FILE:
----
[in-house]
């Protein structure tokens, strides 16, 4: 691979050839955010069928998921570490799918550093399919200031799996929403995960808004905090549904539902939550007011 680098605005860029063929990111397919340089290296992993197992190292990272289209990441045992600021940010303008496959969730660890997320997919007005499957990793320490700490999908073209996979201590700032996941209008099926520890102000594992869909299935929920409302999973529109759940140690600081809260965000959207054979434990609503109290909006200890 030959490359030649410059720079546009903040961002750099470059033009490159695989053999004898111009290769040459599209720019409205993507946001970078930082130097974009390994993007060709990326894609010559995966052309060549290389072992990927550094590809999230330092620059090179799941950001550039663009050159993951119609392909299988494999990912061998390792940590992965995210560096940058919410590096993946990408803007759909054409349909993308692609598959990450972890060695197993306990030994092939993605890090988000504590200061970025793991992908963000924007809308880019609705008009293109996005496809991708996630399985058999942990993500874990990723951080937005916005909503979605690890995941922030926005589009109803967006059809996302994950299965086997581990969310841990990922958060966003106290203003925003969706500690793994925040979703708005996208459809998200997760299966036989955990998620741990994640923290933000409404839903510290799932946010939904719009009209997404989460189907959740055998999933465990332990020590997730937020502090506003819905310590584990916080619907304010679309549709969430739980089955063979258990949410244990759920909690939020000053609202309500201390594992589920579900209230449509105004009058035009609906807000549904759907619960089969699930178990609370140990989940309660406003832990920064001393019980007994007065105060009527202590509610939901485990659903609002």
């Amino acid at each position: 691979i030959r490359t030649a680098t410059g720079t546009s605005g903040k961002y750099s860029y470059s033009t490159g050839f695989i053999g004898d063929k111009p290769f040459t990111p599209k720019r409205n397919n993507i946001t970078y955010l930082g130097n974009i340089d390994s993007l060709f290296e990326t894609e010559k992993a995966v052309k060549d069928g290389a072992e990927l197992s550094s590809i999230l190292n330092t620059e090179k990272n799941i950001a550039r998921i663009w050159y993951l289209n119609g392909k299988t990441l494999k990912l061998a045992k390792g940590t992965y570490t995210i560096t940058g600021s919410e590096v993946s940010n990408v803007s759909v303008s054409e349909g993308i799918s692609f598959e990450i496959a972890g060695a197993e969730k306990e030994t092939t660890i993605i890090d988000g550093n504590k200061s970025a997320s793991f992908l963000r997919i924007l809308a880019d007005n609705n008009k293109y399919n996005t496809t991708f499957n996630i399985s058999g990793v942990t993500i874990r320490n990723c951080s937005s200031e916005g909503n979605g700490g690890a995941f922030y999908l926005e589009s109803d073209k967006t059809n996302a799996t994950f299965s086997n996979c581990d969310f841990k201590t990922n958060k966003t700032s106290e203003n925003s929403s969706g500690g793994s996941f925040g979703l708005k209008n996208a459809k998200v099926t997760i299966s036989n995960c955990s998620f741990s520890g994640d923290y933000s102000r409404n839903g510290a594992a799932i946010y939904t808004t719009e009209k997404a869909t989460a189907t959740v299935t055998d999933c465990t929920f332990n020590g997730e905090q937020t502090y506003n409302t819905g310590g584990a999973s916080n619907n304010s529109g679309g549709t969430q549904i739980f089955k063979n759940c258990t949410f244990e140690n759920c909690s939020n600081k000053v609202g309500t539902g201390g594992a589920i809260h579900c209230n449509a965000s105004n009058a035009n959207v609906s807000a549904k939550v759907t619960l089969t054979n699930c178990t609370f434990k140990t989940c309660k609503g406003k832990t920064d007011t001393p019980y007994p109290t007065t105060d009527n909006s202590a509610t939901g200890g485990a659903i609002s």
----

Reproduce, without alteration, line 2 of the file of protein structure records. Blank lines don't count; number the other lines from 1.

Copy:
């Protein structure tokens, strides 16, 4: 691979050839955010069928998921570490799918550093399919200031799996929403995960808004905090549904539902939550007011 680098605005860029063929990111397919340089290296992993197992190292990272289209990441045992600021940010303008496959969730660890997320997919007005499957990793320490700490999908073209996979201590700032996941209008099926520890102000594992869909299935929920409302999973529109759940140690600081809260965000959207054979434990609503109290909006200890 030959490359030649410059720079546009903040961002750099470059033009490159695989053999004898111009290769040459599209720019409205993507946001970078930082130097974009390994993007060709990326894609010559995966052309060549290389072992990927550094590809999230330092620059090179799941950001550039663009050159993951119609392909299988494999990912061998390792940590992965995210560096940058919410590096993946990408803007759909054409349909993308692609598959990450972890060695197993306990030994092939993605890090988000504590200061970025793991992908963000924007809308880019609705008009293109996005496809991708996630399985058999942990993500874990990723951080937005916005909503979605690890995941922030926005589009109803967006059809996302994950299965086997581990969310841990990922958060966003106290203003925003969706500690793994925040979703708005996208459809998200997760299966036989955990998620741990994640923290933000409404839903510290799932946010939904719009009209997404989460189907959740055998999933465990332990020590997730937020502090506003819905310590584990916080619907304010679309549709969430739980089955063979258990949410244990759920909690939020000053609202309500201390594992589920579900209230449509105004009058035009609906807000549904759907619960089969699930178990609370140990989940309660406003832990920064001393019980007994007065105060009527202590509610939901485990659903609002």